Saturday, December 17, 2011

Favorite Anchorages: Jedediah Island Area

In previous posts, I have provided information on crossing Georgia Strait.  In this post I'm going to describe a few anchorages that I have come to depend on when we cruise up or down Georgia Strait.  If the weather permits we try to break up the long "slog" of crossing Georgia Strait into two days, otherwise it makes for a very long day.  One of our favorite stops is the "Bull Passage" area.  Bull Passage is formed by Lasqueti (pronounced "Laz-kee-tee") Island to the west, and Bull and Jedediah Islands to the east.  This little archipelago is not only a convenient stop-over but beautiful and unique too.
Click on image to enlarge

Lasqueti Island has quite a few homes on it - some vacation homes, some permanent residents.  Jedediah and Bull Islands are a BC Provincial Marine Park.  These islands are great for gunkholing about in a dinghy or runabout.  If you are a photographer or artist you will have hours and hours of items to photograph, sketch, or paint.   The rock walls combined with the reddish arbutus trees and lighting are so beautiful.  On Jedediah Island you can even find small cactus growing in small nooks and cracks within the rocks.  I found these cacti by painful accident while sitting one day.  You can even find some hiking trails about.  There's plenty of wildlife too.  There are feral sheep on Jedediah Island left over from long ago homesteaders.  We have seen otters, seals, and whales in the area.  Sheer and Rabbit Islands have nesting colonies of sea birds.  There's good salmon fishing nearby too.  Oh, one downside about this archipelago - it's mosquito heaven.  On all the anchorages we have been bothered by these little voracious biting beasts.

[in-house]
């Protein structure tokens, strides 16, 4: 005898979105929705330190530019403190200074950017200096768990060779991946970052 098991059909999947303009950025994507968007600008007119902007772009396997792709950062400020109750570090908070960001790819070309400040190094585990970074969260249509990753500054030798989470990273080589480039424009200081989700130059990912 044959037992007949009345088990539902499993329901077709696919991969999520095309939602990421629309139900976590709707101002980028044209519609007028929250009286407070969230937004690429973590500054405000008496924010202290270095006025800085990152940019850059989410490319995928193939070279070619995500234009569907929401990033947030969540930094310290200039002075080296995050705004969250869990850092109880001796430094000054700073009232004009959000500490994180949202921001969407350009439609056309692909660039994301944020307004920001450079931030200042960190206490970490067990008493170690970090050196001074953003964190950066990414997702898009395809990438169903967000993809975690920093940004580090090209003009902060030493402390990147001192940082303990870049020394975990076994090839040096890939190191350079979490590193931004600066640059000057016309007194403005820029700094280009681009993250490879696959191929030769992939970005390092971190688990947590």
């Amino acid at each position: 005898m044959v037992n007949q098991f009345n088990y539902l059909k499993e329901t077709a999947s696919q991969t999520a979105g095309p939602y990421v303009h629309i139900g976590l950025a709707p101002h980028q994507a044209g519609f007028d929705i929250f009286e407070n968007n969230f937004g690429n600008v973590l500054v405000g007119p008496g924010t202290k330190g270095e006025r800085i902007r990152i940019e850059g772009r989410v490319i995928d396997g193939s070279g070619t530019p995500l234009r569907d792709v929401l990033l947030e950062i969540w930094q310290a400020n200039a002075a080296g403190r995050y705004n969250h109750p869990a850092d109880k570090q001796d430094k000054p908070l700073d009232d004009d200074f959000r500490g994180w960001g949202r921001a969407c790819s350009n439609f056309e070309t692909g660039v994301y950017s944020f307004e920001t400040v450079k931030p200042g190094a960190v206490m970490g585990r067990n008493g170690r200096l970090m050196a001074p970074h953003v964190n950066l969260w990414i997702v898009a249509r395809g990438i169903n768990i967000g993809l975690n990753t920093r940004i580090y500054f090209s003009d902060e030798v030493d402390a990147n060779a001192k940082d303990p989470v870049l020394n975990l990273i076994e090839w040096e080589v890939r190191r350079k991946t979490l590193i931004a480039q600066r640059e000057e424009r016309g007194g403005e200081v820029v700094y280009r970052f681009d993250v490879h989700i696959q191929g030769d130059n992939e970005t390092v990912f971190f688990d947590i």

There are several anchorages in this archipelago each one with it's own advantages and disadvantages and qualities.  On the chart you will see Long Harbour but I avoid it because it is shoal.  Occasionally on some neap tides I have seen boats anchored in Long Hbr, but I never have.  Many of the small bays and nooks in the area are too deep, shoal too quickly by shore, or are too shallow.  As a result, I have experience with six (6) different anchorages in the Bull Passage/Jedediah Island area.  They are in order of my preference when anchoring in this area.
MV Independence at anchor in Boho Bay.
  1. Boho Bay.  This is a scenic and popular anchorage.  Anchoring depths vary from 40' to 60' feet on a hard mud bottom.  Holding is good.  I've seen as many as 6-8 boats anchored here.  There are some stern tie rings on the Lasqueti Island side.  Many boats anchor near Boho Island.  I use this anchorage in any kind of weather - NW or SE winds on the Strait.  The downside to this anchorage is that it can be popular and there is a research facility at the head of Boho Bay that has pump noises, lights, and small boat traffic.
  2. "Sheep Anchorage."  This anchorage has the name "sheep anchorage" because late in the evening the feral sheep on Jedediah Island will come down to the shore to graze.  It's interesting to be in your boat and hear the bleating of sheep nearby.  Commonly we have enjoyed incredibly beautiful sunsets from this anchorage.  Anchorage depths vary from 20' to 40' over a mud and gravel bottom.  Holding is good.  Few boats use this anchorage.  Once we had two other boats with us anchored here.  I only use this anchorage in calm weather or if a SE wind is blowing.  NW winds will make this anchorage a bumpy one.  Remember the winds in Georgia Strait often start to blow after midnight.  So in the evening you settle down to a calm anchorage only to wake a few hours later thinking you are in a washing machine.  Another downside to this anchorage are wakes from passing boats as they cruise Bull Passage.